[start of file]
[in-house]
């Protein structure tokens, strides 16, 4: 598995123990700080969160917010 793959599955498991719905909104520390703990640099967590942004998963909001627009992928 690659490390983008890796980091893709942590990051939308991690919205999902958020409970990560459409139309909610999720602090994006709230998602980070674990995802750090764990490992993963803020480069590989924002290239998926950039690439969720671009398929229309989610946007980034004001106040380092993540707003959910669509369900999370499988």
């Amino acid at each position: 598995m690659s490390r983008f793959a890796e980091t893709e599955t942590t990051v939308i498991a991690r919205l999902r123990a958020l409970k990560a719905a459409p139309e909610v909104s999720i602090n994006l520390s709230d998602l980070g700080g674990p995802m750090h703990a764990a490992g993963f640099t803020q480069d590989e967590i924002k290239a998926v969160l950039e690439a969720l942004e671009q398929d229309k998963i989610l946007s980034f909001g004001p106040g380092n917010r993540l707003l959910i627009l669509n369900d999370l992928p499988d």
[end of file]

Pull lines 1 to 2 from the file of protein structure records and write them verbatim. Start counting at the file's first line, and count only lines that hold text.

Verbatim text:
[in-house]
């Protein structure tokens, strides 16, 4: 598995123990700080969160917010 793959599955498991719905909104520390703990640099967590942004998963909001627009992928 690659490390983008890796980091893709942590990051939308991690919205999902958020409970990560459409139309909610999720602090994006709230998602980070674990995802750090764990490992993963803020480069590989924002290239998926950039690439969720671009398929229309989610946007980034004001106040380092993540707003959910669509369900999370499988």